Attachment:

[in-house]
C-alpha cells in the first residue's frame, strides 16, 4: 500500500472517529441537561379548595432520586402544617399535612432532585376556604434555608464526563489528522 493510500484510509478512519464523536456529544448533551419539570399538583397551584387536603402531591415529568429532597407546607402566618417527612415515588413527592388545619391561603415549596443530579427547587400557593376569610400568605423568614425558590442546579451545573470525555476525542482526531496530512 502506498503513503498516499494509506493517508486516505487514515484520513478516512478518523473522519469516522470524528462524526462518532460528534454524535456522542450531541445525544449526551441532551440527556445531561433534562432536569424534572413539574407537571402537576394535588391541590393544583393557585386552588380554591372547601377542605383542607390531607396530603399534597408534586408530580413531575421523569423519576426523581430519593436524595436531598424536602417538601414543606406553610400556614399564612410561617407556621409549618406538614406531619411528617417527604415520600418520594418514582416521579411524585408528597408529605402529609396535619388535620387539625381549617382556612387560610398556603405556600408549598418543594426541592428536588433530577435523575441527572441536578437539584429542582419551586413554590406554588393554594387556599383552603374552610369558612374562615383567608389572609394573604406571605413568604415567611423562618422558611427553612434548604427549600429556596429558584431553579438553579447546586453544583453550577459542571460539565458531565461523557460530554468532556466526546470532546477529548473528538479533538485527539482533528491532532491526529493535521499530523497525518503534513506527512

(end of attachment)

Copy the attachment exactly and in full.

[in-house]
C-alpha cells in the first residue's frame, strides 16, 4: 500500500472517529441537561379548595432520586402544617399535612432532585376556604434555608464526563489528522 493510500484510509478512519464523536456529544448533551419539570399538583397551584387536603402531591415529568429532597407546607402566618417527612415515588413527592388545619391561603415549596443530579427547587400557593376569610400568605423568614425558590442546579451545573470525555476525542482526531496530512 502506498503513503498516499494509506493517508486516505487514515484520513478516512478518523473522519469516522470524528462524526462518532460528534454524535456522542450531541445525544449526551441532551440527556445531561433534562432536569424534572413539574407537571402537576394535588391541590393544583393557585386552588380554591372547601377542605383542607390531607396530603399534597408534586408530580413531575421523569423519576426523581430519593436524595436531598424536602417538601414543606406553610400556614399564612410561617407556621409549618406538614406531619411528617417527604415520600418520594418514582416521579411524585408528597408529605402529609396535619388535620387539625381549617382556612387560610398556603405556600408549598418543594426541592428536588433530577435523575441527572441536578437539584429542582419551586413554590406554588393554594387556599383552603374552610369558612374562615383567608389572609394573604406571605413568604415567611423562618422558611427553612434548604427549600429556596429558584431553579438553579447546586453544583453550577459542571460539565458531565461523557460530554468532556466526546470532546477529548473528538479533538485527539482533528491532532491526529493535521499530523497525518503534513506527512